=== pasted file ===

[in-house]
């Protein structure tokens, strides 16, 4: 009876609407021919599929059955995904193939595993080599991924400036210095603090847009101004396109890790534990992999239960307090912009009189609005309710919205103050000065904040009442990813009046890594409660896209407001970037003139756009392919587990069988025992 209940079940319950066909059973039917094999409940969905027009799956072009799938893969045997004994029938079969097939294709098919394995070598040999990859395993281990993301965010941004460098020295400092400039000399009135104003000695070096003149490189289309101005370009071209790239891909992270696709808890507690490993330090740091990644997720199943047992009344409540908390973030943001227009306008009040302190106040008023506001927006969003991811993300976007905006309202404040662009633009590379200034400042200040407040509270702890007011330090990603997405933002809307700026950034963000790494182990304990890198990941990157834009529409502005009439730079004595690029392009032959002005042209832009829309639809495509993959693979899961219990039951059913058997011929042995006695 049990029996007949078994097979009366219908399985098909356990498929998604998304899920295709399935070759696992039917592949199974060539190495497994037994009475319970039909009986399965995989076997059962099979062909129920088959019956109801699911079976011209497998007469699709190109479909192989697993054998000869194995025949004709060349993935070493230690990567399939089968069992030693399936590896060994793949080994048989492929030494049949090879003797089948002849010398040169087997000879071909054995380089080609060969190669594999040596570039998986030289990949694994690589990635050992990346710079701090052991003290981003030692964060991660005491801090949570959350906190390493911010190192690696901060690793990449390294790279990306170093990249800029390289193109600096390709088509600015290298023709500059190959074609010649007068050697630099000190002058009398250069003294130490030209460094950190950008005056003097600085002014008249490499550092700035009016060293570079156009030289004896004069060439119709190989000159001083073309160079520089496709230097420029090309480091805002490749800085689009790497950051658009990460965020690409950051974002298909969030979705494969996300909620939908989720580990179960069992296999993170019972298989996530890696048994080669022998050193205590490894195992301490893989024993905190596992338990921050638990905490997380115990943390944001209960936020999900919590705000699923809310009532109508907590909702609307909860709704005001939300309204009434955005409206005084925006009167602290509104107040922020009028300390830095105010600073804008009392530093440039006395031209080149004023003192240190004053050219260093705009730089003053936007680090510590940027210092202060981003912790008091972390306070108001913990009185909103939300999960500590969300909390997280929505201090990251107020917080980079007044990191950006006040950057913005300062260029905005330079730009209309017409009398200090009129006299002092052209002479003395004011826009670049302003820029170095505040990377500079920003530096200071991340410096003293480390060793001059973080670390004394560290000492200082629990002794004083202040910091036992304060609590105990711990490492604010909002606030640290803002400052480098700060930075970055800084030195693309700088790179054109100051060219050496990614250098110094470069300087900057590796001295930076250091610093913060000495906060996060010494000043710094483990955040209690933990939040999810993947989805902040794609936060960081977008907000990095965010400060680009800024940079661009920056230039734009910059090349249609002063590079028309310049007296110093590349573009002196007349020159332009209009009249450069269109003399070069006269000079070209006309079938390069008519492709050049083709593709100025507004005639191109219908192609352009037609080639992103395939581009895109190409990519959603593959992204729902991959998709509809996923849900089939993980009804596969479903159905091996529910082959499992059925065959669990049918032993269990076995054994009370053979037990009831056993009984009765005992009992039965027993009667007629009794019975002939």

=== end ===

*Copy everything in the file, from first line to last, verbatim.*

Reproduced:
[in-house]
């Protein structure tokens, strides 16, 4: 009876609407021919599929059955995904193939595993080599991924400036210095603090847009101004396109890790534990992999239960307090912009009189609005309710919205103050000065904040009442990813009046890594409660896209407001970037003139756009392919587990069988025992 209940079940319950066909059973039917094999409940969905027009799956072009799938893969045997004994029938079969097939294709098919394995070598040999990859395993281990993301965010941004460098020295400092400039000399009135104003000695070096003149490189289309101005370009071209790239891909992270696709808890507690490993330090740091990644997720199943047992009344409540908390973030943001227009306008009040302190106040008023506001927006969003991811993300976007905006309202404040662009633009590379200034400042200040407040509270702890007011330090990603997405933002809307700026950034963000790494182990304990890198990941990157834009529409502005009439730079004595690029392009032959002005042209832009829309639809495509993959693979899961219990039951059913058997011929042995006695 049990029996007949078994097979009366219908399985098909356990498929998604998304899920295709399935070759696992039917592949199974060539190495497994037994009475319970039909009986399965995989076997059962099979062909129920088959019956109801699911079976011209497998007469699709190109479909192989697993054998000869194995025949004709060349993935070493230690990567399939089968069992030693399936590896060994793949080994048989492929030494049949090879003797089948002849010398040169087997000879071909054995380089080609060969190669594999040596570039998986030289990949694994690589990635050992990346710079701090052991003290981003030692964060991660005491801090949570959350906190390493911010190192690696901060690793990449390294790279990306170093990249800029390289193109600096390709088509600015290298023709500059190959074609010649007068050697630099000190002058009398250069003294130490030209460094950190950008005056003097600085002014008249490499550092700035009016060293570079156009030289004896004069060439119709190989000159001083073309160079520089496709230097420029090309480091805002490749800085689009790497950051658009990460965020690409950051974002298909969030979705494969996300909620939908989720580990179960069992296999993170019972298989996530890696048994080669022998050193205590490894195992301490893989024993905190596992338990921050638990905490997380115990943390944001209960936020999900919590705000699923809310009532109508907590909702609307909860709704005001939300309204009434955005409206005084925006009167602290509104107040922020009028300390830095105010600073804008009392530093440039006395031209080149004023003192240190004053050219260093705009730089003053936007680090510590940027210092202060981003912790008091972390306070108001913990009185909103939300999960500590969300909390997280929505201090990251107020917080980079007044990191950006006040950057913005300062260029905005330079730009209309017409009398200090009129006299002092052209002479003395004011826009670049302003820029170095505040990377500079920003530096200071991340410096003293480390060793001059973080670390004394560290000492200082629990002794004083202040910091036992304060609590105990711990490492604010909002606030640290803002400052480098700060930075970055800084030195693309700088790179054109100051060219050496990614250098110094470069300087900057590796001295930076250091610093913060000495906060996060010494000043710094483990955040209690933990939040999810993947989805902040794609936060960081977008907000990095965010400060680009800024940079661009920056230039734009910059090349249609002063590079028309310049007296110093590349573009002196007349020159332009209009009249450069269109003399070069006269000079070209006309079938390069008519492709050049083709593709100025507004005639191109219908192609352009037609080639992103395939581009895109190409990519959603593959992204729902991959998709509809996923849900089939993980009804596969479903159905091996529910082959499992059925065959669990049918032993269990076995054994009370053979037990009831056993009984009765005992009992039965027993009667007629009794019975002939």